• Adoptive families must have an annual income of at least $10,000/person in the household, including the adopted child. For example, a married couple with two children living in the home must earn at least $50,000.
  • Families are not eligible to adopt if any of the following health issues apply:
    • Current diagnosis of major depression/anxiety; consult GWCA for more information.
    • Diagnosed with alcoholism within the last 10 years or any history of illegal drug/narcotic use or abuse.
    • Major organ transplant/surgery within 10 years
    • Any previous history/diagnosis of cancer. However, if the other spouse is and the other’s medical condition does not inhibit their ability to parent a family, the family may be eligible to adopt a waiting child. Please consult GWCA for more information.
    • BMI must be less than 40. An example: 45 year-old women who is 5’7’’ weighing 250 pounds has a BMI of 39. You can use this BMI Calculator.
  • Families are not eligible to adopt if any of the following apply:
    • Current warrants or currently on probation
    • Any use of/arrests for illegal drugs; any felony arrests
    • DUI or DWI charges within the last 5 years, regardless of outcome
    • Any arrest for a violent crime (examples: assault, domestic violence, child abuse/neglect)
  • Couples must be married at least two years at the time their dossier is submitted to China (first marriage). If either spouse has one or two divorces, the current marriage needs to be a minimum of five years.
  • Families with religious beliefs prohibiting any kind of medical treatment will not be eligible to adopt.
  • One parent must be a US citizen.

GWCA has an on-line tool to check against elegibility requirements at http://www.gwca.org/eligibility-check/. Keep in mind that for some eligibility concerns, GWCA may advocate on families’ behalf to help them adopt. 

These parameters are in place for the welfare of the child. Agencies like GWCA are looking to place children in stable, safe environments where the family (married or single) structure will support the child’s bonding, attachment and trust. The eligibility requirements to adopt from China are not GWCA’s, they’re actually China’s requirements that they’ve put forth for families who want to adopt from their country.

If you have questions about eligibility or questions about the process you would like to see addressed on this blog, please let us know.

GWCA_GuideRequest

Upated “Adoption Stories” Page

inthesandToday I have added new links to stories about adoption on our Adoption Stories page. These stories are about what adoption means to Chinese orphans and the evolving demographics of Chinese orphans.  There is so much information out there that we can link to.  Please explore.

If you have your own story you want to share here, please let me know bu completing the form at Ask us Question. Just let us know it is okay to publish.

Enjoy the day!!!

Broadening our Circles of Advocacy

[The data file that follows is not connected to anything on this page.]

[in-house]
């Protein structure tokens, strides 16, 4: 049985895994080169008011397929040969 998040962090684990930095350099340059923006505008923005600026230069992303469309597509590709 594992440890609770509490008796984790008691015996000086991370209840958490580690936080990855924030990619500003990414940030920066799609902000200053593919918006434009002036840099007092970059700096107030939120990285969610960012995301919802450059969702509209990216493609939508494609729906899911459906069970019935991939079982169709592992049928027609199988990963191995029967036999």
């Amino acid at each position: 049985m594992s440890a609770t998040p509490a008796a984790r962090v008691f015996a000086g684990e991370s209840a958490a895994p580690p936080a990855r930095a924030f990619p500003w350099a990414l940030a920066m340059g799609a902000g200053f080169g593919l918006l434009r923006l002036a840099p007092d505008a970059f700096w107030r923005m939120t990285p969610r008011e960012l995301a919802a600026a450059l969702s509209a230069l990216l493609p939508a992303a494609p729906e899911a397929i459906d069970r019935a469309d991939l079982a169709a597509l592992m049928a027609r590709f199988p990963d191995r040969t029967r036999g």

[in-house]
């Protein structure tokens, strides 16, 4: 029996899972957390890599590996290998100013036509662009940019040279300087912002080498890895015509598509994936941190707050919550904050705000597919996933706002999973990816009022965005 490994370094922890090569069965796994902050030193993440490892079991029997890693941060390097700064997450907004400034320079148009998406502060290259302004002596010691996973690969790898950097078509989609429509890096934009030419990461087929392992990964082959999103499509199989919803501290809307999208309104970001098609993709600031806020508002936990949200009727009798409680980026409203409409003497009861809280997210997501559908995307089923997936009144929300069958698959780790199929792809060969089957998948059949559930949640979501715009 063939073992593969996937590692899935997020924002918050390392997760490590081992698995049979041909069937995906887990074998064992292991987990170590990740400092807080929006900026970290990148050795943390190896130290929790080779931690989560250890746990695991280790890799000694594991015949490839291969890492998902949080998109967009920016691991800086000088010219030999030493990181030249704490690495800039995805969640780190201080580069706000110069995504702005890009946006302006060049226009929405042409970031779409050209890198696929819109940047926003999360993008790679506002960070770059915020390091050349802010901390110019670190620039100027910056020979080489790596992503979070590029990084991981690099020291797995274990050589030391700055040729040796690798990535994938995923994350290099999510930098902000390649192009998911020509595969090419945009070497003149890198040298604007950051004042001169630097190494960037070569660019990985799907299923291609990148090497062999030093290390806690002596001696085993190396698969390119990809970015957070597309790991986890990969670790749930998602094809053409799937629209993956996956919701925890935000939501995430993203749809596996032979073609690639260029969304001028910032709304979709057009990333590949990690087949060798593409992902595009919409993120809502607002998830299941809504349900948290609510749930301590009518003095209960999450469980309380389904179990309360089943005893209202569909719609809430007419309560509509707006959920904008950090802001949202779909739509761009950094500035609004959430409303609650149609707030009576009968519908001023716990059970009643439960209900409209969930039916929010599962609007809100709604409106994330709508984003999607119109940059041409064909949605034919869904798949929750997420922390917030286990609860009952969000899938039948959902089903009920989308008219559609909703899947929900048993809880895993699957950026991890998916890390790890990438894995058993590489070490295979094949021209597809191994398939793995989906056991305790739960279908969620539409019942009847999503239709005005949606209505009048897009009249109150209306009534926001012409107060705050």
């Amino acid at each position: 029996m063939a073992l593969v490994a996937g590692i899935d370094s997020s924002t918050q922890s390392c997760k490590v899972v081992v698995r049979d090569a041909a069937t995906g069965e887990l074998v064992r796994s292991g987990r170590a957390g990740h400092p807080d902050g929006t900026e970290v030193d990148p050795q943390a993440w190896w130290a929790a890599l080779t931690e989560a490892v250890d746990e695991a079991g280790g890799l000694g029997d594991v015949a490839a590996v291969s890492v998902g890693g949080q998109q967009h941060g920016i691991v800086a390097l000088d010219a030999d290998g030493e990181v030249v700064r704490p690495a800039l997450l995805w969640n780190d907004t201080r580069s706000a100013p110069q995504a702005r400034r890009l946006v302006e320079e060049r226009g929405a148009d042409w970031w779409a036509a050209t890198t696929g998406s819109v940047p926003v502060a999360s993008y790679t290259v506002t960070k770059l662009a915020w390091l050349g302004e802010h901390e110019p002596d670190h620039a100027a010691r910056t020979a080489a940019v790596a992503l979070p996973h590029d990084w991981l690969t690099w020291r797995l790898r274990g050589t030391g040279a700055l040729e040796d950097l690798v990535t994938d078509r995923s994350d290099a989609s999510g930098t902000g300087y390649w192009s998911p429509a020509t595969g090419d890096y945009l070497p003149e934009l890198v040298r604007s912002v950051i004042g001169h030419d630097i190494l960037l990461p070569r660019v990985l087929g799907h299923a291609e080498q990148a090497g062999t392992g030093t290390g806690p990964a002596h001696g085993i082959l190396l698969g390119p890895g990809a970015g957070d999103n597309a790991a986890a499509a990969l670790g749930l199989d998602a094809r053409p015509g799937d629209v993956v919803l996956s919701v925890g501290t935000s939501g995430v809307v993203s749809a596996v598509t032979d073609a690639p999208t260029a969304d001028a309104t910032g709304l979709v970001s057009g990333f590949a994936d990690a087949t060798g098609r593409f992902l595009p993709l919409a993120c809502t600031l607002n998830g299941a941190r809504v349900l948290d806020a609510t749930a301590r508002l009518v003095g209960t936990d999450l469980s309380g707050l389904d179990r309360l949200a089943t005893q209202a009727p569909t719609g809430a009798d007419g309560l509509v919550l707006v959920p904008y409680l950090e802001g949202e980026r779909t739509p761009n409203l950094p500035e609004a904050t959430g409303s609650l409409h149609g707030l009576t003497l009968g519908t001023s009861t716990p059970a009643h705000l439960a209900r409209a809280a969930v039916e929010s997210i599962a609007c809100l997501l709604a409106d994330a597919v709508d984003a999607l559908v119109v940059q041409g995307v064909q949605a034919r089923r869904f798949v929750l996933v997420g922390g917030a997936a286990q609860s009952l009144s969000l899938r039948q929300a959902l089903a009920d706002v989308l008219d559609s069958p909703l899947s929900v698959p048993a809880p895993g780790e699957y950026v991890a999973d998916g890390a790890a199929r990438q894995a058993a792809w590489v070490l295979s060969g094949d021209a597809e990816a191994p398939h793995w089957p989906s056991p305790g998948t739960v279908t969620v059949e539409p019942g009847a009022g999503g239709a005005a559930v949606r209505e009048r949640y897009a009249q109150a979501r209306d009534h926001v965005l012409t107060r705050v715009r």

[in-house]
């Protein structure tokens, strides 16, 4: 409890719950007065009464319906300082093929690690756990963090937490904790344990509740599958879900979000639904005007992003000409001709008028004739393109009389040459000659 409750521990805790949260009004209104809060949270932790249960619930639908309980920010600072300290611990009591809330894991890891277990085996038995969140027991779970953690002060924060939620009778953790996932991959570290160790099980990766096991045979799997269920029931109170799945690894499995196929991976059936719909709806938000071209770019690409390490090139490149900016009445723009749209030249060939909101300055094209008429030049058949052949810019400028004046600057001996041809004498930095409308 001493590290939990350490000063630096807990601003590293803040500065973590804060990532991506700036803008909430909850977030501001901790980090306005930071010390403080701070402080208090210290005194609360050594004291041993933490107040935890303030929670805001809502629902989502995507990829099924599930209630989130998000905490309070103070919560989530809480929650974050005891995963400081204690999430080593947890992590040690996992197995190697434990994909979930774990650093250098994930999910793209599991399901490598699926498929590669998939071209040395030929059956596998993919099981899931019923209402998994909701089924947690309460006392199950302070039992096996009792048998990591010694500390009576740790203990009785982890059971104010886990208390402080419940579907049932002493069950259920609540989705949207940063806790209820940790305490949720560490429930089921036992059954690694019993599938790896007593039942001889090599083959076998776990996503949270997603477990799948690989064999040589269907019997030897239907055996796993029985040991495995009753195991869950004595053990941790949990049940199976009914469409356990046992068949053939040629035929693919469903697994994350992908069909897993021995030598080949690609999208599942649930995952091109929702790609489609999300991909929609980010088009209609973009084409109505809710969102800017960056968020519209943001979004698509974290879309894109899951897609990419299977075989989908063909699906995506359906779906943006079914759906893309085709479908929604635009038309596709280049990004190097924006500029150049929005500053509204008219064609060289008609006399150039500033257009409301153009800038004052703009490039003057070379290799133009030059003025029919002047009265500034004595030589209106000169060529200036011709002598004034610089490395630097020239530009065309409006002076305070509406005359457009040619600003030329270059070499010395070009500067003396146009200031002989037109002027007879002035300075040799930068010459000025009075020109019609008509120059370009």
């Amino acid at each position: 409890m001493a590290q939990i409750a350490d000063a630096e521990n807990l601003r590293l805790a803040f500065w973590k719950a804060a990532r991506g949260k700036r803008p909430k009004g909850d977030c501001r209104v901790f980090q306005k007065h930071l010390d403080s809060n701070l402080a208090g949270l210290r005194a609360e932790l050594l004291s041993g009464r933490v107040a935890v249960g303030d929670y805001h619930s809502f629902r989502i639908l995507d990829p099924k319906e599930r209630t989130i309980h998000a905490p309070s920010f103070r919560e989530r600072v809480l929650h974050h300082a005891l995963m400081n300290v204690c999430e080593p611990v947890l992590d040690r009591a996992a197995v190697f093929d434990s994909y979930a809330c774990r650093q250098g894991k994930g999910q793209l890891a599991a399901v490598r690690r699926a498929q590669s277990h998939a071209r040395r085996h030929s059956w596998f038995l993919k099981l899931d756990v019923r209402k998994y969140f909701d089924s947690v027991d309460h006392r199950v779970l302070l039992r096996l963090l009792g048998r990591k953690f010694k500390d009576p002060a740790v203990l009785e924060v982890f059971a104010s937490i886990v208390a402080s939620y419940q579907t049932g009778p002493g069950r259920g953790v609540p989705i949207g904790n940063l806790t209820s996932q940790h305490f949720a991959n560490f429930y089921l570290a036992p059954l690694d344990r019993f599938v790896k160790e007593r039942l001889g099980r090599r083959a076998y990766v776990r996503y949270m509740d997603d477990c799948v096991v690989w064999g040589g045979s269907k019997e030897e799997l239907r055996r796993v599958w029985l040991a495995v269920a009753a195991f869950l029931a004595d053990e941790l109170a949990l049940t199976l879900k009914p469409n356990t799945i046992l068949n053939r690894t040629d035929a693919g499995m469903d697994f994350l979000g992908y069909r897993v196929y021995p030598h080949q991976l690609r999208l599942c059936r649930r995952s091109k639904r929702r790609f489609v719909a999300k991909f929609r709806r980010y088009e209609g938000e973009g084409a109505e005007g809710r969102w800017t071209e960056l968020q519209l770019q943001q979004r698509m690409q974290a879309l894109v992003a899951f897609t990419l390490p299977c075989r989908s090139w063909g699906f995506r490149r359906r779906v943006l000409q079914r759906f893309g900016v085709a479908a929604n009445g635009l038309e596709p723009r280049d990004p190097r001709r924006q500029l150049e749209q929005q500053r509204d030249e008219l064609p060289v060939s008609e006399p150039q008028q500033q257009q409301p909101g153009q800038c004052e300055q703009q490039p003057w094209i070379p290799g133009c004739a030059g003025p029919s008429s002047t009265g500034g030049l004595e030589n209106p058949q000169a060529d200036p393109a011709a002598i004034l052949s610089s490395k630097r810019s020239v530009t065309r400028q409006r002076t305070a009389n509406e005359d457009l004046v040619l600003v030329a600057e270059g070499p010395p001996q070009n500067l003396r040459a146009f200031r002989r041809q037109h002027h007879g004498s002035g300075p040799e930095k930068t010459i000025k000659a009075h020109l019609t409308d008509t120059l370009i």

This post is to answer a common question of why we have been receiving:

“Why are you advocating to being a Chinese orphan to march him with a forever family?”

So here is our story …

The day was April 13, 2013. We flew into Beijing the day before, and this was the trip to bring Max (our youngest son) into our family. We were there to visit the orphanage our son Max grew up. At the time, Max was 23 months old. He had 2 surgeries while there, and his orphanage was exemplary. The nanny/child ratio there was 1:2, which is unheard of in China. He was in a high-need medical facility, and only the most fragile children were admitted. We arrived on that day, anxious to see where Max lived. Max was not there, since he was transferred back to his state run orphanage, which is protocol for Chinese children. But we wanted to experience his surroundings and personally thank his nannies.  We got our tour of the facility, and we did thank his nannies, the founder of the facility, and his nurses. After that, we got to play with the children who resided there.

Ready to Play2That’s when our lives changed forever. We were surrounded by cute, smart, medically fragile children, who were happy, playful, and full of spunk. They were like countless other children who we knew back in the US. BUT there was something missing for them. They had no family. They had no parents who would go to the end of the earth to take care of them. They deserved a family. They had none. Most children did not have a family working to bring them home. Most were available for adoption. But there were simply no families to come forward for them. If left in China, they would ‘age out’ at 14 years old. They would live on the streets. With no blood lines, and no social structure, they lived in a culture that has no value for a person without blood lines. Our hearts hurt thinking of all the children left on the streets, to join gangs, to be sold for sex, to be left to survive in any way they can, with no hope.

Ready to PlayOn that day, when we waved good bye to the orphanage founder, and drove off, back to our hotel, to then fly to Max’s home province, we knew we would never be the same. Our view of our world had changed. We felt empowered to make a difference. The orphan problem is a world problem, and we couldn’t solve it all. But we can make a small change, whatever that may be. Our hearts are led to advocating for orphans. There are many families who we know who would make great adoptive parents. That’s how we were led to take a leap of faith, and advocate for an orphan, and hopefully, help facilitate in him finding his forever family. We can not adopt them all. And believe us, some of those faces we met on April 13th still haunt us in the middle of the night. But we can broaden our circle of advocacy, and create a community who supports orphan care. We are walking this road, not really knowing who will step forward. But in our hearts, we feel that someone will. And then the circle of orphan care immediately gets larger. More people will be aware of the plight of orphans. More people will then advocate. And that’s why we are doing it. To broaden our circles of advocacy. We hope you will help in getting the word out for this one person, Jacob. And for those of you who never thought you may need to adopt a 12 year old boy, please follow your heart, where ever that leads. One of my favorite quotes is, “We can not change the world. But we can change the world of one person.” We will be posting on Facebook and this Blog daily. If you would like to casually meet Jacob, please contact us: stefan@wahe.us, michelle@hearts-content.com. We have cleared our calendar, with our priority in broadening our advocacy circle, to find this one boy, a family.